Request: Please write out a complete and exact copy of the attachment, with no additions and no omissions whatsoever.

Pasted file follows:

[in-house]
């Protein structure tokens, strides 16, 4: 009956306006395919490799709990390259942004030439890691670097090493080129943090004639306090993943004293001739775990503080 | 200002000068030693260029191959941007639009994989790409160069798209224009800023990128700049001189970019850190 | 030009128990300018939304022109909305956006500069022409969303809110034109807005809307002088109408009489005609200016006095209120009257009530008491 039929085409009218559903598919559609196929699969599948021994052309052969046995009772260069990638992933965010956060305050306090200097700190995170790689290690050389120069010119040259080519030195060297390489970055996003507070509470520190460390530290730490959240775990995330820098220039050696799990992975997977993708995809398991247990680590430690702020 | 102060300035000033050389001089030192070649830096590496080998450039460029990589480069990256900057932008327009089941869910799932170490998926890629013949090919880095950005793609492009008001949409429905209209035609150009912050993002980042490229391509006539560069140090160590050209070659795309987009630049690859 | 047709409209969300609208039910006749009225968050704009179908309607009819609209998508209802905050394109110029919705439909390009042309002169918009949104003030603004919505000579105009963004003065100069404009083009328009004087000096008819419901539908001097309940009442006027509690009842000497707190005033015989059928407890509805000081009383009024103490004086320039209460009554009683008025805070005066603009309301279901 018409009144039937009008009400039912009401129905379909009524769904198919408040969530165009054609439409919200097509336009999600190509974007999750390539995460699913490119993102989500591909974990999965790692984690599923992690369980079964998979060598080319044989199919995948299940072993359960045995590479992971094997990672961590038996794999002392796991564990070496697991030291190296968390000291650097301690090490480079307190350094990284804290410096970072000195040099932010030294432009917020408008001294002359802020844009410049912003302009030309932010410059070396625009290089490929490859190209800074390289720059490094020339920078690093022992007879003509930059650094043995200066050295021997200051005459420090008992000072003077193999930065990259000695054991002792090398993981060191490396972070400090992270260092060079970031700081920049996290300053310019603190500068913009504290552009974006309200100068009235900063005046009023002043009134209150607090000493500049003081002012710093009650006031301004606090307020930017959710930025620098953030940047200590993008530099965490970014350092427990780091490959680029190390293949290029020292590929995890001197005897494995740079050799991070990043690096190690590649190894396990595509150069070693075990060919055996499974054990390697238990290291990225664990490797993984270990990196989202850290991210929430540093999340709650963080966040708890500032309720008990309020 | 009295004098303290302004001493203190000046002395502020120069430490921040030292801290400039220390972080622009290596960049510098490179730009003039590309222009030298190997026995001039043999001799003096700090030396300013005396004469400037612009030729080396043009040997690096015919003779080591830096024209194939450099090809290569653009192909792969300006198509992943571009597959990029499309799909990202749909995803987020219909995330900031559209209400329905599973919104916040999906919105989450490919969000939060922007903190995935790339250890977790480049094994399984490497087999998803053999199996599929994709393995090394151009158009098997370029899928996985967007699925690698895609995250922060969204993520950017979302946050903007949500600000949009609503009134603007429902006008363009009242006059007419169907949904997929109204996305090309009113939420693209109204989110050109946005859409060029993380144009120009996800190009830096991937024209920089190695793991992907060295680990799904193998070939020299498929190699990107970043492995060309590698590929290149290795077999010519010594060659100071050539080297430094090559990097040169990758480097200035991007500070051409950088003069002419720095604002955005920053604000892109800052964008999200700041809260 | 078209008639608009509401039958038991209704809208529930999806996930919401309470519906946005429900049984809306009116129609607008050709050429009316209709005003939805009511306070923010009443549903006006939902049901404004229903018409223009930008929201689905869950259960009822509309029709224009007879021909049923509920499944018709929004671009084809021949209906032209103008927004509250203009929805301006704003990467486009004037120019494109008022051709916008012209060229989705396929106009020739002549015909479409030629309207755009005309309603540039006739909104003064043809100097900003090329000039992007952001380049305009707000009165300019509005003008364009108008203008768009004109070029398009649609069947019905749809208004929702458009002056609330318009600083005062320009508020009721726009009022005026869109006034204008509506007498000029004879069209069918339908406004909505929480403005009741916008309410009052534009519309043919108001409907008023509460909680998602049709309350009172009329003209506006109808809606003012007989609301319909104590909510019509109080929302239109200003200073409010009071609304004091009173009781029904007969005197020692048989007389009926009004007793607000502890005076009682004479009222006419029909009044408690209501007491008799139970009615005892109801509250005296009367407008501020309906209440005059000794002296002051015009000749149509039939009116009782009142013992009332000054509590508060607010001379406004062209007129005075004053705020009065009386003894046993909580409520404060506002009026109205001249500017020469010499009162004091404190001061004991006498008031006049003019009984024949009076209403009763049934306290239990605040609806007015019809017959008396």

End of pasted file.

[in-house]
């Protein structure tokens, strides 16, 4: 009956306006395919490799709990390259942004030439890691670097090493080129943090004639306090993943004293001739775990503080 | 200002000068030693260029191959941007639009994989790409160069798209224009800023990128700049001189970019850190 | 030009128990300018939304022109909305956006500069022409969303809110034109807005809307002088109408009489005609200016006095209120009257009530008491 039929085409009218559903598919559609196929699969599948021994052309052969046995009772260069990638992933965010956060305050306090200097700190995170790689290690050389120069010119040259080519030195060297390489970055996003507070509470520190460390530290730490959240775990995330820098220039050696799990992975997977993708995809398991247990680590430690702020 | 102060300035000033050389001089030192070649830096590496080998450039460029990589480069990256900057932008327009089941869910799932170490998926890629013949090919880095950005793609492009008001949409429905209209035609150009912050993002980042490229391509006539560069140090160590050209070659795309987009630049690859 | 047709409209969300609208039910006749009225968050704009179908309607009819609209998508209802905050394109110029919705439909390009042309002169918009949104003030603004919505000579105009963004003065100069404009083009328009004087000096008819419901539908001097309940009442006027509690009842000497707190005033015989059928407890509805000081009383009024103490004086320039209460009554009683008025805070005066603009309301279901 018409009144039937009008009400039912009401129905379909009524769904198919408040969530165009054609439409919200097509336009999600190509974007999750390539995460699913490119993102989500591909974990999965790692984690599923992690369980079964998979060598080319044989199919995948299940072993359960045995590479992971094997990672961590038996794999002392796991564990070496697991030291190296968390000291650097301690090490480079307190350094990284804290410096970072000195040099932010030294432009917020408008001294002359802020844009410049912003302009030309932010410059070396625009290089490929490859190209800074390289720059490094020339920078690093022992007879003509930059650094043995200066050295021997200051005459420090008992000072003077193999930065990259000695054991002792090398993981060191490396972070400090992270260092060079970031700081920049996290300053310019603190500068913009504290552009974006309200100068009235900063005046009023002043009134209150607090000493500049003081002012710093009650006031301004606090307020930017959710930025620098953030940047200590993008530099965490970014350092427990780091490959680029190390293949290029020292590929995890001197005897494995740079050799991070990043690096190690590649190894396990595509150069070693075990060919055996499974054990390697238990290291990225664990490797993984270990990196989202850290991210929430540093999340709650963080966040708890500032309720008990309020 | 009295004098303290302004001493203190000046002395502020120069430490921040030292801290400039220390972080622009290596960049510098490179730009003039590309222009030298190997026995001039043999001799003096700090030396300013005396004469400037612009030729080396043009040997690096015919003779080591830096024209194939450099090809290569653009192909792969300006198509992943571009597959990029499309799909990202749909995803987020219909995330900031559209209400329905599973919104916040999906919105989450490919969000939060922007903190995935790339250890977790480049094994399984490497087999998803053999199996599929994709393995090394151009158009098997370029899928996985967007699925690698895609995250922060969204993520950017979302946050903007949500600000949009609503009134603007429902006008363009009242006059007419169907949904997929109204996305090309009113939420693209109204989110050109946005859409060029993380144009120009996800190009830096991937024209920089190695793991992907060295680990799904193998070939020299498929190699990107970043492995060309590698590929290149290795077999010519010594060659100071050539080297430094090559990097040169990758480097200035991007500070051409950088003069002419720095604002955005920053604000892109800052964008999200700041809260 | 078209008639608009509401039958038991209704809208529930999806996930919401309470519906946005429900049984809306009116129609607008050709050429009316209709005003939805009511306070923010009443549903006006939902049901404004229903018409223009930008929201689905869950259960009822509309029709224009007879021909049923509920499944018709929004671009084809021949209906032209103008927004509250203009929805301006704003990467486009004037120019494109008022051709916008012209060229989705396929106009020739002549015909479409030629309207755009005309309603540039006739909104003064043809100097900003090329000039992007952001380049305009707000009165300019509005003008364009108008203008768009004109070029398009649609069947019905749809208004929702458009002056609330318009600083005062320009508020009721726009009022005026869109006034204008509506007498000029004879069209069918339908406004909505929480403005009741916008309410009052534009519309043919108001409907008023509460909680998602049709309350009172009329003209506006109808809606003012007989609301319909104590909510019509109080929302239109200003200073409010009071609304004091009173009781029904007969005197020692048989007389009926009004007793607000502890005076009682004479009222006419029909009044408690209501007491008799139970009615005892109801509250005296009367407008501020309906209440005059000794002296002051015009000749149509039939009116009782009142013992009332000054509590508060607010001379406004062209007129005075004053705020009065009386003894046993909580409520404060506002009026109205001249500017020469010499009162004091404190001061004991006498008031006049003019009984024949009076209403009763049934306290239990605040609806007015019809017959008396």